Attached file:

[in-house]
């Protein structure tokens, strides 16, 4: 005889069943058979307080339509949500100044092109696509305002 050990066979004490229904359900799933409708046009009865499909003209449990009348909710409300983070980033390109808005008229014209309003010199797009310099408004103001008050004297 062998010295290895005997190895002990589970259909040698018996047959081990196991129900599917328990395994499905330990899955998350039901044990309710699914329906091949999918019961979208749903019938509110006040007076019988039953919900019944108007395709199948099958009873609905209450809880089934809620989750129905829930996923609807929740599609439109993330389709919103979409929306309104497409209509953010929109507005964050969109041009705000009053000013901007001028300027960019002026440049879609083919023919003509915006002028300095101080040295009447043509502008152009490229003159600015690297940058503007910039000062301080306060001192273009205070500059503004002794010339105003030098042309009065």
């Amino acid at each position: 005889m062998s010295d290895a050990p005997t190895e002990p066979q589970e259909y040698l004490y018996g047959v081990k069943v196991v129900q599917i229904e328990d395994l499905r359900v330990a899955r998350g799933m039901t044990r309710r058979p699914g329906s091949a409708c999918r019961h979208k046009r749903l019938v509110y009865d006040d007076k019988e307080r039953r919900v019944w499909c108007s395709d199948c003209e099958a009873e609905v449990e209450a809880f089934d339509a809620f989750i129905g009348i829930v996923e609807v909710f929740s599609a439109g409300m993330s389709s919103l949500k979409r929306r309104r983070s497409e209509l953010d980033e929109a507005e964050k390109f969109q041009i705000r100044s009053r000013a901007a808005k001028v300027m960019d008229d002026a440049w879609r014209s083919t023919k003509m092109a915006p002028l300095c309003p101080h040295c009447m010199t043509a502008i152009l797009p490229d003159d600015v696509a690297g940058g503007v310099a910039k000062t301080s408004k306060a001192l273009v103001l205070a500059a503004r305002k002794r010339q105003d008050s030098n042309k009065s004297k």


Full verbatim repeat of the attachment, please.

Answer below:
[in-house]
């Protein structure tokens, strides 16, 4: 005889069943058979307080339509949500100044092109696509305002 050990066979004490229904359900799933409708046009009865499909003209449990009348909710409300983070980033390109808005008229014209309003010199797009310099408004103001008050004297 062998010295290895005997190895002990589970259909040698018996047959081990196991129900599917328990395994499905330990899955998350039901044990309710699914329906091949999918019961979208749903019938509110006040007076019988039953919900019944108007395709199948099958009873609905209450809880089934809620989750129905829930996923609807929740599609439109993330389709919103979409929306309104497409209509953010929109507005964050969109041009705000009053000013901007001028300027960019002026440049879609083919023919003509915006002028300095101080040295009447043509502008152009490229003159600015690297940058503007910039000062301080306060001192273009205070500059503004002794010339105003030098042309009065």
């Amino acid at each position: 005889m062998s010295d290895a050990p005997t190895e002990p066979q589970e259909y040698l004490y018996g047959v081990k069943v196991v129900q599917i229904e328990d395994l499905r359900v330990a899955r998350g799933m039901t044990r309710r058979p699914g329906s091949a409708c999918r019961h979208k046009r749903l019938v509110y009865d006040d007076k019988e307080r039953r919900v019944w499909c108007s395709d199948c003209e099958a009873e609905v449990e209450a809880f089934d339509a809620f989750i129905g009348i829930v996923e609807v909710f929740s599609a439109g409300m993330s389709s919103l949500k979409r929306r309104r983070s497409e209509l953010d980033e929109a507005e964050k390109f969109q041009i705000r100044s009053r000013a901007a808005k001028v300027m960019d008229d002026a440049w879609r014209s083919t023919k003509m092109a915006p002028l300095c309003p101080h040295c009447m010199t043509a502008i152009l797009p490229d003159d600015v696509a690297g940058g503007v310099a910039k000062t301080s408004k306060a001192l273009v103001l205070a500059a503004r305002k002794r010339q105003d008050s030098n042309k009065s004297k």